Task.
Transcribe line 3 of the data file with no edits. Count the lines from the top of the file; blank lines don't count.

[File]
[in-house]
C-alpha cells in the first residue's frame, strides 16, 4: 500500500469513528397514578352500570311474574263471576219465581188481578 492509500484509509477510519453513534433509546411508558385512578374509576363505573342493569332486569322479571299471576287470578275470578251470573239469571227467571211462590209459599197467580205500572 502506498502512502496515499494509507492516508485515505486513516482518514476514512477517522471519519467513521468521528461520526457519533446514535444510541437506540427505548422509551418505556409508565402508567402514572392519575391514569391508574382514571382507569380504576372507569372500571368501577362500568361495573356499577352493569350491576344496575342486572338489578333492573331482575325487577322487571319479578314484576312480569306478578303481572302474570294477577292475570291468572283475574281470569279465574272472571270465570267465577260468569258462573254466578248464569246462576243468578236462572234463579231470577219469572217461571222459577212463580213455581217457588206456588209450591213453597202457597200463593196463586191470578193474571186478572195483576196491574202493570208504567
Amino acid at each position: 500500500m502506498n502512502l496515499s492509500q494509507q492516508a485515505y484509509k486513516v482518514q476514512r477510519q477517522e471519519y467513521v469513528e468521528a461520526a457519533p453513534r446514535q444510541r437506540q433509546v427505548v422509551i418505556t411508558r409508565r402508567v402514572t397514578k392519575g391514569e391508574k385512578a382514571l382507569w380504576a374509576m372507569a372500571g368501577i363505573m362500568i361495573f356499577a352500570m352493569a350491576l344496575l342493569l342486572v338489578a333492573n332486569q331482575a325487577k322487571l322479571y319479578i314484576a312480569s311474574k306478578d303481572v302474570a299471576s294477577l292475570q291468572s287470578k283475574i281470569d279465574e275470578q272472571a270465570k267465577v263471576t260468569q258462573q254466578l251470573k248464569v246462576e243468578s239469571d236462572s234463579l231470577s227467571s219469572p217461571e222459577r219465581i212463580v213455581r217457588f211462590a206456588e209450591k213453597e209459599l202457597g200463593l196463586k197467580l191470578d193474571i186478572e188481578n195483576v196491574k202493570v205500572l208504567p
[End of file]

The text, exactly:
Amino acid at each position: 500500500m502506498n502512502l496515499s492509500q494509507q492516508a485515505y484509509k486513516v482518514q476514512r477510519q477517522e471519519y467513521v469513528e468521528a461520526a457519533p453513534r446514535q444510541r437506540q433509546v427505548v422509551i418505556t411508558r409508565r402508567v402514572t397514578k392519575g391514569e391508574k385512578a382514571l382507569w380504576a374509576m372507569a372500571g368501577i363505573m362500568i361495573f356499577a352500570m352493569a350491576l344496575l342493569l342486572v338489578a333492573n332486569q331482575a325487577k322487571l322479571y319479578i314484576a312480569s311474574k306478578d303481572v302474570a299471576s294477577l292475570q291468572s287470578k283475574i281470569d279465574e275470578q272472571a270465570k267465577v263471576t260468569q258462573q254466578l251470573k248464569v246462576e243468578s239469571d236462572s234463579l231470577s227467571s219469572p217461571e222459577r219465581i212463580v213455581r217457588f211462590a206456588e209450591k213453597e209459599l202457597g200463593l196463586k197467580l191470578d193474571i186478572e188481578n195483576v196491574k202493570v205500572l208504567p